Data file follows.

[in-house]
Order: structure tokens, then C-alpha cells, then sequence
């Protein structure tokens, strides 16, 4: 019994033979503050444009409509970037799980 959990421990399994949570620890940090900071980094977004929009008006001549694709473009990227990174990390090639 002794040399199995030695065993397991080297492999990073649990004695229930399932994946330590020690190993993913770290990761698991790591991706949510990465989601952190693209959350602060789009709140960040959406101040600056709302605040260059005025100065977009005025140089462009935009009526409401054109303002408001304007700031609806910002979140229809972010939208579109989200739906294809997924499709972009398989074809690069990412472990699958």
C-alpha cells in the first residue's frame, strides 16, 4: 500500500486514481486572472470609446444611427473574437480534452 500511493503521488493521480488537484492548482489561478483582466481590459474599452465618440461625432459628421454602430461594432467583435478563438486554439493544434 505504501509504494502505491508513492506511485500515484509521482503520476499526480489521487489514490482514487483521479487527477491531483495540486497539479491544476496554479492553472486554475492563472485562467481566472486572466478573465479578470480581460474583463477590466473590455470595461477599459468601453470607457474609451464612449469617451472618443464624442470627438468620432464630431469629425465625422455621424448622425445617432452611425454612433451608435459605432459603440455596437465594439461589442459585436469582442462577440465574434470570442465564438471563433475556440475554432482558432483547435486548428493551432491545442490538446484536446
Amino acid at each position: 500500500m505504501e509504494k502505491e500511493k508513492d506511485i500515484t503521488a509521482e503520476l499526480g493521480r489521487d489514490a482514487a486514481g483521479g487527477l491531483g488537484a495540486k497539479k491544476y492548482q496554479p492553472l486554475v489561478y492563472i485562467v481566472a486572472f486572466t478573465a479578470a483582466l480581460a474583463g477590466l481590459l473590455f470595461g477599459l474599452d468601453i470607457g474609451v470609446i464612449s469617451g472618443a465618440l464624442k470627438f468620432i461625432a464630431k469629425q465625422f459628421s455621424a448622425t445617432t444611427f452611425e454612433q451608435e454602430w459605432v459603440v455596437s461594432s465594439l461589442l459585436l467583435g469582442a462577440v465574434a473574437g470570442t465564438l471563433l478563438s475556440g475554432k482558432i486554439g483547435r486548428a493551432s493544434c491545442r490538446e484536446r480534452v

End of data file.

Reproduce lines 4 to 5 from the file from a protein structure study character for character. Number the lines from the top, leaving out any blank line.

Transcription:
C-alpha cells in the first residue's frame, strides 16, 4: 500500500486514481486572472470609446444611427473574437480534452 500511493503521488493521480488537484492548482489561478483582466481590459474599452465618440461625432459628421454602430461594432467583435478563438486554439493544434 505504501509504494502505491508513492506511485500515484509521482503520476499526480489521487489514490482514487483521479487527477491531483495540486497539479491544476496554479492553472486554475492563472485562467481566472486572466478573465479578470480581460474583463477590466473590455470595461477599459468601453470607457474609451464612449469617451472618443464624442470627438468620432464630431469629425465625422455621424448622425445617432452611425454612433451608435459605432459603440455596437465594439461589442459585436469582442462577440465574434470570442465564438471563433475556440475554432482558432483547435486548428493551432491545442490538446484536446
Amino acid at each position: 500500500m505504501e509504494k502505491e500511493k508513492d506511485i500515484t503521488a509521482e503520476l499526480g493521480r489521487d489514490a482514487a486514481g483521479g487527477l491531483g488537484a495540486k497539479k491544476y492548482q496554479p492553472l486554475v489561478y492563472i485562467v481566472a486572472f486572466t478573465a479578470a483582466l480581460a474583463g477590466l481590459l473590455f470595461g477599459l474599452d468601453i470607457g474609451v470609446i464612449s469617451g472618443a465618440l464624442k470627438f468620432i461625432a464630431k469629425q465625422f459628421s455621424a448622425t445617432t444611427f452611425e454612433q451608435e454602430w459605432v459603440v455596437s461594432s465594439l461589442l459585436l467583435g469582442a462577440v465574434a473574437g470570442t465564438l471563433l478563438s475556440g475554432k482558432i486554439g483547435r486548428a493551432s493544434c491545442r490538446e484536446r480534452v